'New Era' in the Treatment of Rare Lymphoma

Nick Mulcahy

April 08, 2015

New data on ibrutinib (Imbruvica, Pharmacyclics and Janssen), which recently became the first drug approved for Waldenström's macroglobulinemia, show that the agent provides ongoing control of the rare lymphoma.

In a prospective phase 2 clinical trial of 63 previously treated patients who received ibrutinib monotherapy, the rate of progression-free survival at 2 years was 69.1% and of overall survival was 95.2%.

The overall response rate — the primary end point of the study — was "high" (90.5%), as was the major response rate (73.0%), say the investigators, led by Steven Treon, MD, PhD, director of the Bing Center for Waldenström's Macroglobulinemia at the Dana-Farber Cancer Institute in Boston.

Response was defined as a reduction in serum immunoglobulin (Ig)M of at least 25%. Major response was defined as either a complete response a reduction in IgM of at least 50%.

The results were published in the April 9 issue of the New England Journal of Medicine.

Other monotherapies used to treat patients with relapsed or refractory Waldenström's macroglobulinemia have had response rates of 40% to 80%, with a median progression-free survival of 8 to 20 months, the investigators report.

"These findings herald a new era for the treatment of Waldenström's macroglobulinemia, and show how genome sequencing can lead to the discovery of cancer mutations that can be specifically targeted by new therapies," said Dr. Treon in a press statement.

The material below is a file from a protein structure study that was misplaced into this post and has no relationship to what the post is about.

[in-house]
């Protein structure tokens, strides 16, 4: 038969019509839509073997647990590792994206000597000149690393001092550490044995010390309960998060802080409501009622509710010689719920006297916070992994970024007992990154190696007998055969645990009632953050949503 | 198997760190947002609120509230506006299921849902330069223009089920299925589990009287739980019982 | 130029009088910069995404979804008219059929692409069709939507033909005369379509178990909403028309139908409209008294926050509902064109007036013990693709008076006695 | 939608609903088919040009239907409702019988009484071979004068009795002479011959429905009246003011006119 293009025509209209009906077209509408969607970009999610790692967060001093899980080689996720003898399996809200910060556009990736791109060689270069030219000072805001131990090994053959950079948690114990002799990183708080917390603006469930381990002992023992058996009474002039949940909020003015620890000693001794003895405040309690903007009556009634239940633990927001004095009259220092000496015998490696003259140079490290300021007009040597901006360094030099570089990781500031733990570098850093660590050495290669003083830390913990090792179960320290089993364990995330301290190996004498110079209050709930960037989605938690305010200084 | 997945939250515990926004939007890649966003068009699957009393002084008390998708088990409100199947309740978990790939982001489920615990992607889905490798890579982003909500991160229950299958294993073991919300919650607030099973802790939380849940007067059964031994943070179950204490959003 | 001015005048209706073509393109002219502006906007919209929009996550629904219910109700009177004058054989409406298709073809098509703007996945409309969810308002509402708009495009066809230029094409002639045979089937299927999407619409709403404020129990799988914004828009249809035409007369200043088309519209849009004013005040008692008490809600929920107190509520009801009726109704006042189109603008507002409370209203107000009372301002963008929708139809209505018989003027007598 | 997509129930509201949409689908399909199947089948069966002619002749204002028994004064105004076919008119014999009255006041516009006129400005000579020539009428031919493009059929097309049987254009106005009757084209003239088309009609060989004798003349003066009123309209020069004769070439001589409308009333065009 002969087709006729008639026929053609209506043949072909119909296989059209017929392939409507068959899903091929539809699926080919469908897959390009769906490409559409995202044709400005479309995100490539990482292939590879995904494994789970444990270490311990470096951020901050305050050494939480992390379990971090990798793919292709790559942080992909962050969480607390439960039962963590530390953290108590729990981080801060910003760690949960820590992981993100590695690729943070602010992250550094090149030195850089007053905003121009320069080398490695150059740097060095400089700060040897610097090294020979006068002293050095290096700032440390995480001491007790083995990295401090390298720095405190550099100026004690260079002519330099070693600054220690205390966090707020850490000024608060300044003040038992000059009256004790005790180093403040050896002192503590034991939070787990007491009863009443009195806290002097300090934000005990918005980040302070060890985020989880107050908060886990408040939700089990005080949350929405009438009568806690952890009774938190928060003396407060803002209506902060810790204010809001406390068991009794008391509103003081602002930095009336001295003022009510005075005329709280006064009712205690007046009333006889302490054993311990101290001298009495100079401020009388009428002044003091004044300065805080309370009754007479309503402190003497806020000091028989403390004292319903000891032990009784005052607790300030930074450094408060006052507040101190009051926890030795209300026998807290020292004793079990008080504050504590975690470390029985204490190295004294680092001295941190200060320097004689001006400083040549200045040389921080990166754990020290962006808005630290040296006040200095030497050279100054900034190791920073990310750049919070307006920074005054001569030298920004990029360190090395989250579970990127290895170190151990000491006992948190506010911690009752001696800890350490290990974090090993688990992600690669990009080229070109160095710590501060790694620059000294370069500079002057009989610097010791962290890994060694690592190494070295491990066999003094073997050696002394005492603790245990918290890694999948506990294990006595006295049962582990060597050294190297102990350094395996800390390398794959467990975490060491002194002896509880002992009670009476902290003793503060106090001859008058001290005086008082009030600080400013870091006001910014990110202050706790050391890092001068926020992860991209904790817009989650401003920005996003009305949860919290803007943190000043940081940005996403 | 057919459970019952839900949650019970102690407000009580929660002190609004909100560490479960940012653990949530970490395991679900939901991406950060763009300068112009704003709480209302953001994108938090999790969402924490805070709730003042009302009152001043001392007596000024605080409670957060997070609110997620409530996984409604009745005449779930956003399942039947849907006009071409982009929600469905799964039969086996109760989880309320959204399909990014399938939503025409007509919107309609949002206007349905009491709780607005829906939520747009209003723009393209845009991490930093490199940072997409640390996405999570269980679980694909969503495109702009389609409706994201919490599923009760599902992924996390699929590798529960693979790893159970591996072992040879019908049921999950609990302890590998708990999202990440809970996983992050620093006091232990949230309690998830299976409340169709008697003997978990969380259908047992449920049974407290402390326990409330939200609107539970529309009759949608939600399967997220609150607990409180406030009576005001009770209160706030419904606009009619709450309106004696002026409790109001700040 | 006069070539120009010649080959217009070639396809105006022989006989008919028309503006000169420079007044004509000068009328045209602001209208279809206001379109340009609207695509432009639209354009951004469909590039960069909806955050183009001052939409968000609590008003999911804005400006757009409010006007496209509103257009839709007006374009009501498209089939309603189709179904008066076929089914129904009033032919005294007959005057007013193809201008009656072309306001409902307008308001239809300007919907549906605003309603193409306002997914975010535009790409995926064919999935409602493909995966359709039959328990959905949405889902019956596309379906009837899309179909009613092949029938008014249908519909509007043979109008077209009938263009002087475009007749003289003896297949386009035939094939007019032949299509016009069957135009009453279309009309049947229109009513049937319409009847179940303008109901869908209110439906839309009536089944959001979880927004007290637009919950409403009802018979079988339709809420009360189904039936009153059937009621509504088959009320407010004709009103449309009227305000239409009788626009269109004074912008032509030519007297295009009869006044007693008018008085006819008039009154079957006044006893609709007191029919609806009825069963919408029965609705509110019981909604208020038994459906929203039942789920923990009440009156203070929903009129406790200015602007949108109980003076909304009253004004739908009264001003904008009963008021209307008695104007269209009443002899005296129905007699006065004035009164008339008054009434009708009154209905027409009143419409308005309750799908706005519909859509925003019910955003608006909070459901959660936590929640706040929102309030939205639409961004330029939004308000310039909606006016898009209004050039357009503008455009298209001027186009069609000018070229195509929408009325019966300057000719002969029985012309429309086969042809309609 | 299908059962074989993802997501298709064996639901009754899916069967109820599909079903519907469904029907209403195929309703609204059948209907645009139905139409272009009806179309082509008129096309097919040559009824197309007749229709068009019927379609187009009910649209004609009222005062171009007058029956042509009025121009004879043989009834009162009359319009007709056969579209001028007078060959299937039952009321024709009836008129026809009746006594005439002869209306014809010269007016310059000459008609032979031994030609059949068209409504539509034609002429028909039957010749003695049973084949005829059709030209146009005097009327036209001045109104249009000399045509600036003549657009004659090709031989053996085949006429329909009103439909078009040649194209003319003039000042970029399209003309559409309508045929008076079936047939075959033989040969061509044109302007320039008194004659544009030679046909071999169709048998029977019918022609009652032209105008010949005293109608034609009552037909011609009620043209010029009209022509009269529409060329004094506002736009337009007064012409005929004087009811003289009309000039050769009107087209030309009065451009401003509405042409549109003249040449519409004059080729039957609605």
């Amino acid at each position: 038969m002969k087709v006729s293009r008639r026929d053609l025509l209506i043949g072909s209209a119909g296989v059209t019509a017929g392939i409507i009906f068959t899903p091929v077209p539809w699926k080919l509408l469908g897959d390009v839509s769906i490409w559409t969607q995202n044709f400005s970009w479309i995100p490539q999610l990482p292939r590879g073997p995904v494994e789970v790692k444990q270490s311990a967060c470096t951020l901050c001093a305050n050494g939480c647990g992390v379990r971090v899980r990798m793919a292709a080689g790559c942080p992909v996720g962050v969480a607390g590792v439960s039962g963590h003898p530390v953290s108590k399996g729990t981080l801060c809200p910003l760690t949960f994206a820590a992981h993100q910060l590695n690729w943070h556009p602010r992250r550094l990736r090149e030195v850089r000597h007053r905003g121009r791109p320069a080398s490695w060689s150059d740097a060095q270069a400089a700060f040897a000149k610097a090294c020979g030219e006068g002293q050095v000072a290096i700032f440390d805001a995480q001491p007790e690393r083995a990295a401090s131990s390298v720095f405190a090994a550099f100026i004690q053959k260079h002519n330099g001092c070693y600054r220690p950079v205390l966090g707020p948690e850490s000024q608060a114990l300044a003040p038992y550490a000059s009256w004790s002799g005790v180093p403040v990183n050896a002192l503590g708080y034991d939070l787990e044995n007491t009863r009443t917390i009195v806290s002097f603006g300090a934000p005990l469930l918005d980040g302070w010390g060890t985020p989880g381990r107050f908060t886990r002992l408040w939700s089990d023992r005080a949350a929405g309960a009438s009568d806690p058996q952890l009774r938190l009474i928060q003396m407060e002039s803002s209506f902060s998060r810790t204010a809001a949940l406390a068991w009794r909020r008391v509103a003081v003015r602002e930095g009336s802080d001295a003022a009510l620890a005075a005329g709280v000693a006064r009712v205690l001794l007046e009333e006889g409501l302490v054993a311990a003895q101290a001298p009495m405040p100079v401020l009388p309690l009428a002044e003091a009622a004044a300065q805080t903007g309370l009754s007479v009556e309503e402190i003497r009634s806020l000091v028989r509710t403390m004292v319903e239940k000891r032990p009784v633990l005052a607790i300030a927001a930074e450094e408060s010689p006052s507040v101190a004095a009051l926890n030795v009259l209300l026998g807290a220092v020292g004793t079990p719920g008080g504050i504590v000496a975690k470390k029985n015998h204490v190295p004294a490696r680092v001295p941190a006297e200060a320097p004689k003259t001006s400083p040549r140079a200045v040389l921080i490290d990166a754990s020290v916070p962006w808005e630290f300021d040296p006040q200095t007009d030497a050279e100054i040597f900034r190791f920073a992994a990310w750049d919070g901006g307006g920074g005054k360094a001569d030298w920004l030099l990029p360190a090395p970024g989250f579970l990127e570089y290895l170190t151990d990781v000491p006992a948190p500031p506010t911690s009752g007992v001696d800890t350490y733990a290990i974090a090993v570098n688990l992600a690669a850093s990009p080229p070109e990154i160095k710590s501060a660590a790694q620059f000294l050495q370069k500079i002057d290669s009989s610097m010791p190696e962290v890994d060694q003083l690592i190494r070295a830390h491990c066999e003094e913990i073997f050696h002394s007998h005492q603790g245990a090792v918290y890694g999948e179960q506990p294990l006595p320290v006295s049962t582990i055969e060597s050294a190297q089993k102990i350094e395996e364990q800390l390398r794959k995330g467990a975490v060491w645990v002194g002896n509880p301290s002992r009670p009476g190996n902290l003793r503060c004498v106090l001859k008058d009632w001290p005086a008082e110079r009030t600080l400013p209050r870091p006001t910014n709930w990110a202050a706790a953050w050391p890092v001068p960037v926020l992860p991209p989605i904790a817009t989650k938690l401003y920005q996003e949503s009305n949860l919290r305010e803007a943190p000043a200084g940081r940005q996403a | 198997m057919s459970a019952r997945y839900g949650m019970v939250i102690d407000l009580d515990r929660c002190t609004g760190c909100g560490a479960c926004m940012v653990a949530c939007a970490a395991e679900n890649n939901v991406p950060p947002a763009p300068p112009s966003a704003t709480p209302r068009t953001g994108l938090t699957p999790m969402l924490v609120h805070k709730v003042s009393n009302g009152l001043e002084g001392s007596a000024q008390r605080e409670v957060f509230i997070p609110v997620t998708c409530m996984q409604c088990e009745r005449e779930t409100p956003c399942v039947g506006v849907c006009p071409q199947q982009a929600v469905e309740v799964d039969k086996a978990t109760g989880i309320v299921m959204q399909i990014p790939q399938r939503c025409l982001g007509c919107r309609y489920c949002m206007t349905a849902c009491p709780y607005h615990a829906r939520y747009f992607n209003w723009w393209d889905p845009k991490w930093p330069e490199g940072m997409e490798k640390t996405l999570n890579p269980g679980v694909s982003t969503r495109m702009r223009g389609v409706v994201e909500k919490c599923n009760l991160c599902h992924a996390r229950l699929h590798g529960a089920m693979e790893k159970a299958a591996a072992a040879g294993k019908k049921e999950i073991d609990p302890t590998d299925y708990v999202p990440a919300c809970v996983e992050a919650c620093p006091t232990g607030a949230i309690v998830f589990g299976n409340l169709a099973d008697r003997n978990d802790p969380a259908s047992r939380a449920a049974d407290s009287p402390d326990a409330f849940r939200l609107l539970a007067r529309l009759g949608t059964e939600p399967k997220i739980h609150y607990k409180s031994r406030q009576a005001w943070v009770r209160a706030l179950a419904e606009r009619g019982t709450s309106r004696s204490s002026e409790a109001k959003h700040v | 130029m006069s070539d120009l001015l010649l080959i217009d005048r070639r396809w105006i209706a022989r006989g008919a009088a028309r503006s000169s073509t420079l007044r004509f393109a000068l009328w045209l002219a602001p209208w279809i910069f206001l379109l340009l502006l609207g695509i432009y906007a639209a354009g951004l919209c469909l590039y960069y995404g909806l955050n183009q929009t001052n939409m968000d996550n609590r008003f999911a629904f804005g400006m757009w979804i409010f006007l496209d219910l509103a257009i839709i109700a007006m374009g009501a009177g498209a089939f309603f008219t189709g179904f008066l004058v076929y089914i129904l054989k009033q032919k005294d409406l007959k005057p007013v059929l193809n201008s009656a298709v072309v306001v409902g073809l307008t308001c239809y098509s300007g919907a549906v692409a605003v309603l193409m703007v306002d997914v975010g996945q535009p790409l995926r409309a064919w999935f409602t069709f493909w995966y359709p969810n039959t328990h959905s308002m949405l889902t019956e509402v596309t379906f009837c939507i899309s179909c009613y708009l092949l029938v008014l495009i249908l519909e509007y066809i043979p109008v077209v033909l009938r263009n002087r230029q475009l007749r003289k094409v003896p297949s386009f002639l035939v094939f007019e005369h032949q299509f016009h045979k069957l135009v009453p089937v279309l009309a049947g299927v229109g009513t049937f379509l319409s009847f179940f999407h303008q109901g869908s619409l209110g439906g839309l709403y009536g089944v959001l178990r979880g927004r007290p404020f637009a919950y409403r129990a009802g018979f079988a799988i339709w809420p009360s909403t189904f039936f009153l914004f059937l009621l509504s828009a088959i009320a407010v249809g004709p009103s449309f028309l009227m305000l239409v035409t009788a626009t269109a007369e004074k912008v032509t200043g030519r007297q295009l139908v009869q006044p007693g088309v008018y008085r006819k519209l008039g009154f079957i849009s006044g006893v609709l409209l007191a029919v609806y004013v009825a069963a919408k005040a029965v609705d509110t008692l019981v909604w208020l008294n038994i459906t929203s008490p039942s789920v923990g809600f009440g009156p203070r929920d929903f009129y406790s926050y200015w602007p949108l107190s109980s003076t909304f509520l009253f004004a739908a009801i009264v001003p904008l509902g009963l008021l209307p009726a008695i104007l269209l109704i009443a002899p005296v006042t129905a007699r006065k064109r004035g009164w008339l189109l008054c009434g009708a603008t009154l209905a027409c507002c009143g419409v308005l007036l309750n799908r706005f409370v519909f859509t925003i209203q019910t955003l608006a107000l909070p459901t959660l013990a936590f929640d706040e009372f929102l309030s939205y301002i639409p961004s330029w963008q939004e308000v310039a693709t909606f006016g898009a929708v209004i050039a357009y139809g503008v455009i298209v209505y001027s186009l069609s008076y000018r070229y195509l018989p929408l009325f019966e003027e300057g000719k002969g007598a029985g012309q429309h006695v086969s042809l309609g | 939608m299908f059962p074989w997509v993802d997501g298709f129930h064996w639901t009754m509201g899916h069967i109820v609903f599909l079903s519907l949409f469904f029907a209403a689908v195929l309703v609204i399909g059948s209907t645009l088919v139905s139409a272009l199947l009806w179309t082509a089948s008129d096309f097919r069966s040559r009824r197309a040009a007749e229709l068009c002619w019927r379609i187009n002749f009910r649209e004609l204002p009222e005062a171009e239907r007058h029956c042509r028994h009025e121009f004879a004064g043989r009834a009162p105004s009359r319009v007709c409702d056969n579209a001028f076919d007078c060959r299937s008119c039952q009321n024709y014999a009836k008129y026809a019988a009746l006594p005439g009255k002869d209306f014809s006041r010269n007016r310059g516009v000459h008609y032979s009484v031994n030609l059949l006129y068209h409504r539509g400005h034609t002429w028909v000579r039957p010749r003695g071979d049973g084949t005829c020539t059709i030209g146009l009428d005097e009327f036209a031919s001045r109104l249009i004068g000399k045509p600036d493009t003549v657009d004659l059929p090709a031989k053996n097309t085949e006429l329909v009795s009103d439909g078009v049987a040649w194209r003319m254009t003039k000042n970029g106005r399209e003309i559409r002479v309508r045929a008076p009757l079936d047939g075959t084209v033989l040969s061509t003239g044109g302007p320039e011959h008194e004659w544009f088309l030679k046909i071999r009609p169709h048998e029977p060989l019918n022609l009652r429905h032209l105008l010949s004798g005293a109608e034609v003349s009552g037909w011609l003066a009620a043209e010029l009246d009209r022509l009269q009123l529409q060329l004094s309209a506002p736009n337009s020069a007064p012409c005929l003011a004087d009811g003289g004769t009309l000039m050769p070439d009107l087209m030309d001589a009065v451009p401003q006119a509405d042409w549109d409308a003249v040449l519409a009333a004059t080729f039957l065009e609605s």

The investigators were prompted to experiment with ibrutinib, which is also approved for use in mantle cell lymphoma and chronic lymphocytic leukemia, because of the high prevalence in Waldenström's macroglobulinemia of a type of MYD88 genetic mutation, which triggers abnormal activity of Bruton's tyrosine kinase.

Ibrutinib is a first-in-class inhibitor of Bruton's tyrosine kinase.

Waldenström's macroglobulinemia is a type of malignant B-cell lymphoma, which "eventually progresses in most patients," according to the investigators. It has been described as causing B-lymphocytes to grow in the bone marrow, lymph nodes, liver, and spleen. These abnormal B-cells overproduce IgM, which can lead to excess bleeding and problems with vision and the nervous system.

The study participants received a median of two previous therapies, and 40% were refractory to previous treatment. Oral ibrutinib was taken daily until the disease worsened or unacceptable toxic effects occurred. The median duration of treatment was 19 months.

The "response kinetics" with ibrutinib were "rapid," compared with "most other available therapies," the investigators report. Median time to response was 4 weeks.

After patients received ibrutinib, median serum IgM levels decreased from 3520 mg/dL to 880 mg/dL, median hemoglobin levels increased from 10.5 g/dL to 13.8 g/dL, and bone marrow involvement decreased from 60% to 25% (P < .01 for all).